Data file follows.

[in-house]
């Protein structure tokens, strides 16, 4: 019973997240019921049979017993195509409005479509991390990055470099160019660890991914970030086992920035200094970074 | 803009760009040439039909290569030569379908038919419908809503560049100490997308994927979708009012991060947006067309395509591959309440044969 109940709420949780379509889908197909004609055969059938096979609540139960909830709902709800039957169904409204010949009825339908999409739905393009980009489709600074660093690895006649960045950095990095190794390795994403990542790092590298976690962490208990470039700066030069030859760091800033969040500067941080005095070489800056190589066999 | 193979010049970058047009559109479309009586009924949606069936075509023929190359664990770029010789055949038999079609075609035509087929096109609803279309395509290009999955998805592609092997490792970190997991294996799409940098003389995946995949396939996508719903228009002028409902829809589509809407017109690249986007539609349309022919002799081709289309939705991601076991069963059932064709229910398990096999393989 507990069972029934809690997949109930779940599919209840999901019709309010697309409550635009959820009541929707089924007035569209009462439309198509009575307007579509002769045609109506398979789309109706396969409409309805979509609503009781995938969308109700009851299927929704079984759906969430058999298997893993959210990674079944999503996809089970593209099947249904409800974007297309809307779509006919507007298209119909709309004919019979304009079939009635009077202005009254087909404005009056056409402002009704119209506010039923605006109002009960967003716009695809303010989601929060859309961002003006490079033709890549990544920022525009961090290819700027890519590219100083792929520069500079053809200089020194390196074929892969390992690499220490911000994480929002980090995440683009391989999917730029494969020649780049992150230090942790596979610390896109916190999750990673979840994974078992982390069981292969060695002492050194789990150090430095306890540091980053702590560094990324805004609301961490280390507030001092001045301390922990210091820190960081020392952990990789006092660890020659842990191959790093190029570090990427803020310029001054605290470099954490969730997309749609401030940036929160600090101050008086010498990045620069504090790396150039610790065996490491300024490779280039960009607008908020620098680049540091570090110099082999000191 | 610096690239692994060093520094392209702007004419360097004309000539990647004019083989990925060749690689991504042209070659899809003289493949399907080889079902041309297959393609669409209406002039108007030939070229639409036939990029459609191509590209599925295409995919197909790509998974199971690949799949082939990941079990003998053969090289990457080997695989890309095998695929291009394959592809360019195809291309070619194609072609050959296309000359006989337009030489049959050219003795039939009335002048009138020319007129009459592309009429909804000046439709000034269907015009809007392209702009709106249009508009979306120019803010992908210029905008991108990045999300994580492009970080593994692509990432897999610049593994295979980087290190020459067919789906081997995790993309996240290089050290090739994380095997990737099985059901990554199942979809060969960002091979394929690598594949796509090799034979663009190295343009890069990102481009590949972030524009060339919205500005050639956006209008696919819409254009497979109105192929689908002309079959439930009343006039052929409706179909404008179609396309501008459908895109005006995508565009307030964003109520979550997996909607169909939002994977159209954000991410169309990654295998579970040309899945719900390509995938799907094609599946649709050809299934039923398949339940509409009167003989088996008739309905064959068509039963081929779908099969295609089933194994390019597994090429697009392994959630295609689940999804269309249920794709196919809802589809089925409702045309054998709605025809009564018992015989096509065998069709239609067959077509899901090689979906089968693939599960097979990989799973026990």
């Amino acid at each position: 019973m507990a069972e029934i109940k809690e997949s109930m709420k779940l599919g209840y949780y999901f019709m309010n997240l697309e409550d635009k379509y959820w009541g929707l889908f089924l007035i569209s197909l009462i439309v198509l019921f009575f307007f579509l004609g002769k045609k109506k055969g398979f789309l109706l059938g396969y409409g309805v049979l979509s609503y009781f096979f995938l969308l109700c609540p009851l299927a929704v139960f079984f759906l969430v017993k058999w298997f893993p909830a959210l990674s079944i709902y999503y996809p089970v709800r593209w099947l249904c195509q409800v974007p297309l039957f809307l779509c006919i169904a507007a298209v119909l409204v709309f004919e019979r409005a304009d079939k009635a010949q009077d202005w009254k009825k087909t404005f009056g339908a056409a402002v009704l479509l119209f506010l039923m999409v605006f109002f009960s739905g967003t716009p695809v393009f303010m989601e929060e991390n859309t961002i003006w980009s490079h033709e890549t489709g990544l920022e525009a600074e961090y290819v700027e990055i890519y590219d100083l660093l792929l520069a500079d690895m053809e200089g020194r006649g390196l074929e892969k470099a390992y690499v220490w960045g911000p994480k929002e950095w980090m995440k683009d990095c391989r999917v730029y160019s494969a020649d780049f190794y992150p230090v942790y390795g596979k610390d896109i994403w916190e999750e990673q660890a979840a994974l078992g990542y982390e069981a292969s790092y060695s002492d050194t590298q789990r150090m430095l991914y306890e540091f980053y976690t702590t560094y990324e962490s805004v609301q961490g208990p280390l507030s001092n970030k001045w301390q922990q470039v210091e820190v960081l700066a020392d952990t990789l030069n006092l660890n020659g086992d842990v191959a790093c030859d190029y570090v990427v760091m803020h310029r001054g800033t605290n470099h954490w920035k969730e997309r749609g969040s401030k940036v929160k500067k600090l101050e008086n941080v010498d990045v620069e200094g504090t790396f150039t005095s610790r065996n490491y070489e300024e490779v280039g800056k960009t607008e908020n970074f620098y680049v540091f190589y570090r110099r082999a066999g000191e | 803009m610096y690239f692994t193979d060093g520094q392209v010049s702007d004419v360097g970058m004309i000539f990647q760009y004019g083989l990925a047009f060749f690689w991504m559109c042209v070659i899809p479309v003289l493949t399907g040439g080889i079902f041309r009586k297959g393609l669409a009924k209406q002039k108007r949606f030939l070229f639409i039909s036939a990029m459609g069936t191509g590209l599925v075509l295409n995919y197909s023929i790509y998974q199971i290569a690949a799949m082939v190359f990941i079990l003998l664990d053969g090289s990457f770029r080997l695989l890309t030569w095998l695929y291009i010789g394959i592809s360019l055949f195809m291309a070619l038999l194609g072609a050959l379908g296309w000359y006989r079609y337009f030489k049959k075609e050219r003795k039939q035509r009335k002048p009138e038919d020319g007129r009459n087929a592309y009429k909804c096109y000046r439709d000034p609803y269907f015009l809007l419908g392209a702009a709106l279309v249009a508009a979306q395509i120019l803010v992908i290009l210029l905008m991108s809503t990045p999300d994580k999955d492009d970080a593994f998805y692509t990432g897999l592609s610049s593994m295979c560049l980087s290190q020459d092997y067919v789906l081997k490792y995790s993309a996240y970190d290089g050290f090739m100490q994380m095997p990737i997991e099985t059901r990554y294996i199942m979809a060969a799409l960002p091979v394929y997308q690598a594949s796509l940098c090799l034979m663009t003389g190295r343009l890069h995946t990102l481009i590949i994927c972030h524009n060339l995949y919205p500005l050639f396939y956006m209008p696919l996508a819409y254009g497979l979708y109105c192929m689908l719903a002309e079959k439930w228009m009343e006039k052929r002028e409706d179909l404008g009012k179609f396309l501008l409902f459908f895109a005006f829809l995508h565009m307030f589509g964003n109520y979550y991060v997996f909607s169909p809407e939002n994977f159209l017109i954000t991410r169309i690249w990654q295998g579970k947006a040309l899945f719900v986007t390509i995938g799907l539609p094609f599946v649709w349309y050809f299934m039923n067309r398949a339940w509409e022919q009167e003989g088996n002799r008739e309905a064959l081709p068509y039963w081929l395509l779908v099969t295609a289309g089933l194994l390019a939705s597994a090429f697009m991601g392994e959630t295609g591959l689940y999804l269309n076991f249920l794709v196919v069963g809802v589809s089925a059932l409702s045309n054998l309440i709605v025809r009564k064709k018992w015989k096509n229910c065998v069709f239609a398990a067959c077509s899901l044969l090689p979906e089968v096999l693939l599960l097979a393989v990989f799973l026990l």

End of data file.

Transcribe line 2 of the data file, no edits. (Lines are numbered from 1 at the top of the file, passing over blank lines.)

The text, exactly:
């Protein structure tokens, strides 16, 4: 019973997240019921049979017993195509409005479509991390990055470099160019660890991914970030086992920035200094970074 | 803009760009040439039909290569030569379908038919419908809503560049100490997308994927979708009012991060947006067309395509591959309440044969 109940709420949780379509889908197909004609055969059938096979609540139960909830709902709800039957169904409204010949009825339908999409739905393009980009489709600074660093690895006649960045950095990095190794390795994403990542790092590298976690962490208990470039700066030069030859760091800033969040500067941080005095070489800056190589066999 | 193979010049970058047009559109479309009586009924949606069936075509023929190359664990770029010789055949038999079609075609035509087929096109609803279309395509290009999955998805592609092997490792970190997991294996799409940098003389995946995949396939996508719903228009002028409902829809589509809407017109690249986007539609349309022919002799081709289309939705991601076991069963059932064709229910398990096999393989 507990069972029934809690997949109930779940599919209840999901019709309010697309409550635009959820009541929707089924007035569209009462439309198509009575307007579509002769045609109506398979789309109706396969409409309805979509609503009781995938969308109700009851299927929704079984759906969430058999298997893993959210990674079944999503996809089970593209099947249904409800974007297309809307779509006919507007298209119909709309004919019979304009079939009635009077202005009254087909404005009056056409402002009704119209506010039923605006109002009960967003716009695809303010989601929060859309961002003006490079033709890549990544920022525009961090290819700027890519590219100083792929520069500079053809200089020194390196074929892969390992690499220490911000994480929002980090995440683009391989999917730029494969020649780049992150230090942790596979610390896109916190999750990673979840994974078992982390069981292969060695002492050194789990150090430095306890540091980053702590560094990324805004609301961490280390507030001092001045301390922990210091820190960081020392952990990789006092660890020659842990191959790093190029570090990427803020310029001054605290470099954490969730997309749609401030940036929160600090101050008086010498990045620069504090790396150039610790065996490491300024490779280039960009607008908020620098680049540091570090110099082999000191 | 610096690239692994060093520094392209702007004419360097004309000539990647004019083989990925060749690689991504042209070659899809003289493949399907080889079902041309297959393609669409209406002039108007030939070229639409036939990029459609191509590209599925295409995919197909790509998974199971690949799949082939990941079990003998053969090289990457080997695989890309095998695929291009394959592809360019195809291309070619194609072609050959296309000359006989337009030489049959050219003795039939009335002048009138020319007129009459592309009429909804000046439709000034269907015009809007392209702009709106249009508009979306120019803010992908210029905008991108990045999300994580492009970080593994692509990432897999610049593994295979980087290190020459067919789906081997995790993309996240290089050290090739994380095997990737099985059901990554199942979809060969960002091979394929690598594949796509090799034979663009190295343009890069990102481009590949972030524009060339919205500005050639956006209008696919819409254009497979109105192929689908002309079959439930009343006039052929409706179909404008179609396309501008459908895109005006995508565009307030964003109520979550997996909607169909939002994977159209954000991410169309990654295998579970040309899945719900390509995938799907094609599946649709050809299934039923398949339940509409009167003989088996008739309905064959068509039963081929779908099969295609089933194994390019597994090429697009392994959630295609689940999804269309249920794709196919809802589809089925409702045309054998709605025809009564018992015989096509065998069709239609067959077509899901090689979906089968693939599960097979990989799973026990």